He spoke to us about Winston Churchill in San Francisco in 2009. Ever since, I have sought out the uncommon speeches of Justice Clarence Thomas. Invariably I find them moving, eloquent, and instructive on things I haven’t considered sufficiently.
Such was his November 2016 tribute to Antonin Scalia, given to the Federalist Society. He began with examples of the late Justice’s wit (beloved alike by Justice Thomas and Justice Ruth Bader Ginsburg. Respectively, they agreed with Scalia most of the time—and little of the time.):
In PGA Tour vs. Martin [Scalia] wrote: “I am sure that the framers of the U.S. Constitution aware of the 1457 edict of King James II of Scotland, prohibiting golf because it interfered with the practice of archery, expected that sooner or later the paths of golf and government, the law and the links, would once again cross, and that the judges of this August Court would some day have to wrestle with the age-old jurisprudential question for which their years of study in the law have so well prepared them: Is someone riding around a golf course from shot to shot really a golfer?”
And we will not soon forget Justice Scalia’s rebuke of legislative history in Chisholm vs. Roemer. There the Court reasoned that the absence of legislative history could be likened to the dog that didn’t bark. Justice Scalia responded: “Apart from the questionable wisdom of assuming that dogs will bark when something important is happening… In ascertaining the meaning of a statute, a court cannot in the manner of Sherlock Holmes pursue the theory of the dog that didn’t bark. We are here to apply the statute, not the legislative history… Statutes are the law, though sleeping dogs lie.”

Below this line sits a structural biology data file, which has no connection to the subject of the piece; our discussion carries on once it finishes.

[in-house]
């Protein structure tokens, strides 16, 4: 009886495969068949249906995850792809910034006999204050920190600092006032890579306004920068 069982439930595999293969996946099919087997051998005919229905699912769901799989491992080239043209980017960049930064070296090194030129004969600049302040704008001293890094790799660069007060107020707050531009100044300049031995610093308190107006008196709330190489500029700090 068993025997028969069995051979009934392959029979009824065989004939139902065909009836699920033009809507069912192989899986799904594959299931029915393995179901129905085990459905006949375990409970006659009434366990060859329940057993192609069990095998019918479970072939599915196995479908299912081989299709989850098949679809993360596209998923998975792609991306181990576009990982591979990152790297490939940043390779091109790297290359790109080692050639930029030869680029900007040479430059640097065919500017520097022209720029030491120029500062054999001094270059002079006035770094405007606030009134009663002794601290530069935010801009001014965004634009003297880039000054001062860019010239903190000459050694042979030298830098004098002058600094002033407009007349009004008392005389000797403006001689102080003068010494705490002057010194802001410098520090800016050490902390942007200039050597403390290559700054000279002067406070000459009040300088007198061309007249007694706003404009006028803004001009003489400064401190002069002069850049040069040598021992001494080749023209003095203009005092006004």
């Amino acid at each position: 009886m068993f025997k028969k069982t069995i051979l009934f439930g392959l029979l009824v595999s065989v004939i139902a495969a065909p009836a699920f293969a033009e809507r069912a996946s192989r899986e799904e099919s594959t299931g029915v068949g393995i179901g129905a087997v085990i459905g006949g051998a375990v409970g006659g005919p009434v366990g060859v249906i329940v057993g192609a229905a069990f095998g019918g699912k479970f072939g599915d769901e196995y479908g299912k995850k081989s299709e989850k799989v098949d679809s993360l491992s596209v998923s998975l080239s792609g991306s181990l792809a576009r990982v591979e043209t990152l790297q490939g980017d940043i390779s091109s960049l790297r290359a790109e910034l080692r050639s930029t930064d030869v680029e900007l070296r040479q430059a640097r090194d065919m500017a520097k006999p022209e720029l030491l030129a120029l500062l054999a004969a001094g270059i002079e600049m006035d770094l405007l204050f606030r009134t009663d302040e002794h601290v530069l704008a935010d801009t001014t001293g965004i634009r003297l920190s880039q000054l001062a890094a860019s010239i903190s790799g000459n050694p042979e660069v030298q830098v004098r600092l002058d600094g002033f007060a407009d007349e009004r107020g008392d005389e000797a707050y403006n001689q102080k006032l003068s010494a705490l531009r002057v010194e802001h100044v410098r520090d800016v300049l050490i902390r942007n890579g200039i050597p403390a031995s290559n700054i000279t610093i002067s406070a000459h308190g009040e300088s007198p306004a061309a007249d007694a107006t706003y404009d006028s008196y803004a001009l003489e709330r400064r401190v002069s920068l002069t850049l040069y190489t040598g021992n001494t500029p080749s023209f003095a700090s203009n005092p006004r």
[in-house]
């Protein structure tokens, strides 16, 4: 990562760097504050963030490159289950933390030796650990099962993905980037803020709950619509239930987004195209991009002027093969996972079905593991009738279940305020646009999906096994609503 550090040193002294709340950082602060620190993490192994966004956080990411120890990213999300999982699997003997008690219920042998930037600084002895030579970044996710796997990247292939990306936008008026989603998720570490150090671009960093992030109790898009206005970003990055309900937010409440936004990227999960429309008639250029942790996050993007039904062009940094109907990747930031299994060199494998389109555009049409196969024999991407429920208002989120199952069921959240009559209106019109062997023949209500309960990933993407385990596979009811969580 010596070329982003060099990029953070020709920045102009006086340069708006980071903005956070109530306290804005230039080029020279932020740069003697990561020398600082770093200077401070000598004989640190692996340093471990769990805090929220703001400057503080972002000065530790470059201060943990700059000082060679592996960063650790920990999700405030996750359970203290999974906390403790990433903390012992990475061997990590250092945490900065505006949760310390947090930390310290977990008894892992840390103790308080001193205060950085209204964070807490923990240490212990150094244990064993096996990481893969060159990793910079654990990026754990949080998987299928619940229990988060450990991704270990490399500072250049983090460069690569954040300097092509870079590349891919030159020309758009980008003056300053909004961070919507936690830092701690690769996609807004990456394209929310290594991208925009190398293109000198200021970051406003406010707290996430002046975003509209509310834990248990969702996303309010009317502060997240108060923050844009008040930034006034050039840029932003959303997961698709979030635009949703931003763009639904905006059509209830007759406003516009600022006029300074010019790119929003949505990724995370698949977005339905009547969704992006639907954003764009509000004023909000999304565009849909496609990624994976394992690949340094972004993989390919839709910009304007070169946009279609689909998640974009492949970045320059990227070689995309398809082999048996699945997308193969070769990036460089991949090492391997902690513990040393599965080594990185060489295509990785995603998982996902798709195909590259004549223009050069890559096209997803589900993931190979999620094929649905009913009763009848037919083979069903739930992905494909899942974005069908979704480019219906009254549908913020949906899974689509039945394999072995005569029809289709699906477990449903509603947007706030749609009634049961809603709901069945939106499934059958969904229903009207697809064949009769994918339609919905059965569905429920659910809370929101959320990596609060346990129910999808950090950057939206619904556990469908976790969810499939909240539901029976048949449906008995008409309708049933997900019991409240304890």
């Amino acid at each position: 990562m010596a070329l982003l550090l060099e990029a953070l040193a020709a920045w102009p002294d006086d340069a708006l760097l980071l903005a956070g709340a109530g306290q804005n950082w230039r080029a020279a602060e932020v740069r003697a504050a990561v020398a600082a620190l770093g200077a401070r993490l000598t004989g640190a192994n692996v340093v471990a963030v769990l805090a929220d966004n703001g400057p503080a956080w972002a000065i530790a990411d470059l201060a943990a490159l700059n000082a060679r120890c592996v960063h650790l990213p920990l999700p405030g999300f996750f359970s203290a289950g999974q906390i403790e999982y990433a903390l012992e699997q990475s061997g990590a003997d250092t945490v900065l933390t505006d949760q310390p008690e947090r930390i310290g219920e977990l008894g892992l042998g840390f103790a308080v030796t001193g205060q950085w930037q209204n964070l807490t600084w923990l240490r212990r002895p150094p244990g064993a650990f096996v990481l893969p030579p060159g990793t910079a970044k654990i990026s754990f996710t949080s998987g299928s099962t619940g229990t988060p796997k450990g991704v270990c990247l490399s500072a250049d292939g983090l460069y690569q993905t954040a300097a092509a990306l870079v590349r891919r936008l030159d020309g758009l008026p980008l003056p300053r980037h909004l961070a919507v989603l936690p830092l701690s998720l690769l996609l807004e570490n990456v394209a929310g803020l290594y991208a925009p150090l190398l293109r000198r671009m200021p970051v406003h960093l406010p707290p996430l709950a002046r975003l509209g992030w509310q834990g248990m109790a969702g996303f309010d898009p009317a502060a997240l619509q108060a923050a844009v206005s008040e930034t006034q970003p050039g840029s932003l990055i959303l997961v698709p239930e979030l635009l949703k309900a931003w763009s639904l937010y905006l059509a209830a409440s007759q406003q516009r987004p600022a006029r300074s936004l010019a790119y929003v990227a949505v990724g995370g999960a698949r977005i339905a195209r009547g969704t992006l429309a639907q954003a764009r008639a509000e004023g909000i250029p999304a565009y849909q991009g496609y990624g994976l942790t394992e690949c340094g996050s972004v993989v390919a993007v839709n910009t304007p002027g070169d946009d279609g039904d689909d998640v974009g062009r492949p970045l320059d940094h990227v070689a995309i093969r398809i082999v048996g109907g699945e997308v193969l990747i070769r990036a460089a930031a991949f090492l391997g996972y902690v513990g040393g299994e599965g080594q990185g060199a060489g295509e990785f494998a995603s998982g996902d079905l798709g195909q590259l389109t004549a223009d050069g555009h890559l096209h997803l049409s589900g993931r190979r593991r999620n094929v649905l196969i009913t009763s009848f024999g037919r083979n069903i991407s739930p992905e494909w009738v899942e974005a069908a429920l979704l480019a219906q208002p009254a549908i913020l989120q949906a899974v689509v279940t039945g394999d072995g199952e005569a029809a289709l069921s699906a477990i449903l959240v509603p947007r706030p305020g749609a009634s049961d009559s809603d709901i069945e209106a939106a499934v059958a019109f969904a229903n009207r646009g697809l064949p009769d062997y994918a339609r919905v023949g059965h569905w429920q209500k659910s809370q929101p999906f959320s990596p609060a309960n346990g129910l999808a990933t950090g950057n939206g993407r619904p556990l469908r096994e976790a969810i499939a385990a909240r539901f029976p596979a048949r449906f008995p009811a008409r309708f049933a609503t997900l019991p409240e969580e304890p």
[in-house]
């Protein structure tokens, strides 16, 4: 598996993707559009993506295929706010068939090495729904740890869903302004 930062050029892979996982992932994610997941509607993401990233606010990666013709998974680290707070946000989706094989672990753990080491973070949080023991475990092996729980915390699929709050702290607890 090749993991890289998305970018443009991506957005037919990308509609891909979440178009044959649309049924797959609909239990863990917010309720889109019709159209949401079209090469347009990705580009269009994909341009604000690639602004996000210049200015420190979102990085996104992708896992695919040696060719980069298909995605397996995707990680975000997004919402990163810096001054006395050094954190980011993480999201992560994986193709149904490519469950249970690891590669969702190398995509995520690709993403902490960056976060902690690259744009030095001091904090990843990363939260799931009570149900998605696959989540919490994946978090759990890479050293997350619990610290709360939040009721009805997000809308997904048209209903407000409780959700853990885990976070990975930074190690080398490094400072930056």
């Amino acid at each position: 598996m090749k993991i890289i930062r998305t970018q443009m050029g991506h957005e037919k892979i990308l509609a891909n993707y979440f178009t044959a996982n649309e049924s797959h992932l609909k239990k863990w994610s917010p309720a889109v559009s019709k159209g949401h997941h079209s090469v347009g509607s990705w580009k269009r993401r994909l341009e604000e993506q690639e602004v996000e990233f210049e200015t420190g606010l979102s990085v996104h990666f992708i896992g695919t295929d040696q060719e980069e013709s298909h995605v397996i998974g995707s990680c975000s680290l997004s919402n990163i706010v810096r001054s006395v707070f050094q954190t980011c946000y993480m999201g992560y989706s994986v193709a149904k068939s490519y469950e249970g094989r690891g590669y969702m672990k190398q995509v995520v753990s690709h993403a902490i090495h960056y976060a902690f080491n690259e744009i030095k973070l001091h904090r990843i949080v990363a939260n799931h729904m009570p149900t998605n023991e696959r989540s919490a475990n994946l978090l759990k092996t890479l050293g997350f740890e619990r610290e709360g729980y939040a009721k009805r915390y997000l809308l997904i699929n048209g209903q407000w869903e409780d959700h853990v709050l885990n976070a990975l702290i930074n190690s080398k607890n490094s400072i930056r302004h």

The Heart of Thomas’s Message
For decades in cases large and small, Justice Thomas continued, “Justice Scalia delighted us with his with his command of the English language.” Then he got down to the more profound things he had come to say about his friend:
Much may be said about him, but little needs to be said for him…. I can hear his voice. “What do you think is the reason America is such a free country? If you think that what sets us apart is the Bill of Rights, you’re crazy…. The Bill of Rights for the former evil empire, the USSR, was much better than ours.” He would then make his point. “Without the structural constraints that the Constitution places on government power, the Bill of Rights is just words on paper.”
The separation of powers, Scalia wrote, “may prevent us from righting every wrong—but it does so to ensure that we do not lose liberty.” Thomas then quotes James Madison, from across the centuries:
“If angels were to govern men, neither external nor internal controls on government would be necessary. In framing a government which is to be administered by men over men, the great difficulty lies in this: you must first enable the government to control the governed; and in the next place oblige it to control itself.” —Federalist 51
C-Span’s five-minute précis of Justice Thomas’s speech can be heard, and a rough transcript of his text, can be had by clicking here.
For those willing to devote a little more time to this learned man, click here. (Scroll to minute 20 for the speech proper.)